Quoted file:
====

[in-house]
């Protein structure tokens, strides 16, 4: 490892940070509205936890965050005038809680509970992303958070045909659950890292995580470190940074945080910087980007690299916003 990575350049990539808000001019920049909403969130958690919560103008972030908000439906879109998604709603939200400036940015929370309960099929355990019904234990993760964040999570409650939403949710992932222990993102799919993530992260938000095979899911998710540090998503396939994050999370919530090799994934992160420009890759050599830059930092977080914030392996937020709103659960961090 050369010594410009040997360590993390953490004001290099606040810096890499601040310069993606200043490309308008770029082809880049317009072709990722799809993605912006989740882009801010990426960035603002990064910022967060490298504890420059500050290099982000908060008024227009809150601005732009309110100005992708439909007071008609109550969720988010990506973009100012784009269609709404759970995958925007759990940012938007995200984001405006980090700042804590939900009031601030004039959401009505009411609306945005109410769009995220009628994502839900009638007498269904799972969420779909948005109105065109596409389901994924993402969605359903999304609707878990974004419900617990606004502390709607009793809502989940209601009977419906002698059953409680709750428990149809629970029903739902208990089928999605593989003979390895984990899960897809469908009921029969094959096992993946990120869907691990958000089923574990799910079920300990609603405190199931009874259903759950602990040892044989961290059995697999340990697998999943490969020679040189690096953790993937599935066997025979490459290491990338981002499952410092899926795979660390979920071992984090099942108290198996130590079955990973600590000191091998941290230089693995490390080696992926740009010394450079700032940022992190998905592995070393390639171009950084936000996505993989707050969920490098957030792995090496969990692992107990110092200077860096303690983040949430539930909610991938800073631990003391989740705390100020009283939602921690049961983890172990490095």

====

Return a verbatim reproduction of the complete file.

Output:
[in-house]
């Protein structure tokens, strides 16, 4: 490892940070509205936890965050005038809680509970992303958070045909659950890292995580470190940074945080910087980007690299916003 990575350049990539808000001019920049909403969130958690919560103008972030908000439906879109998604709603939200400036940015929370309960099929355990019904234990993760964040999570409650939403949710992932222990993102799919993530992260938000095979899911998710540090998503396939994050999370919530090799994934992160420009890759050599830059930092977080914030392996937020709103659960961090 050369010594410009040997360590993390953490004001290099606040810096890499601040310069993606200043490309308008770029082809880049317009072709990722799809993605912006989740882009801010990426960035603002990064910022967060490298504890420059500050290099982000908060008024227009809150601005732009309110100005992708439909007071008609109550969720988010990506973009100012784009269609709404759970995958925007759990940012938007995200984001405006980090700042804590939900009031601030004039959401009505009411609306945005109410769009995220009628994502839900009638007498269904799972969420779909948005109105065109596409389901994924993402969605359903999304609707878990974004419900617990606004502390709607009793809502989940209601009977419906002698059953409680709750428990149809629970029903739902208990089928999605593989003979390895984990899960897809469908009921029969094959096992993946990120869907691990958000089923574990799910079920300990609603405190199931009874259903759950602990040892044989961290059995697999340990697998999943490969020679040189690096953790993937599935066997025979490459290491990338981002499952410092899926795979660390979920071992984090099942108290198996130590079955990973600590000191091998941290230089693995490390080696992926740009010394450079700032940022992190998905592995070393390639171009950084936000996505993989707050969920490098957030792995090496969990692992107990110092200077860096303690983040949430539930909610991938800073631990003391989740705390100020009283939602921690049961983890172990490095």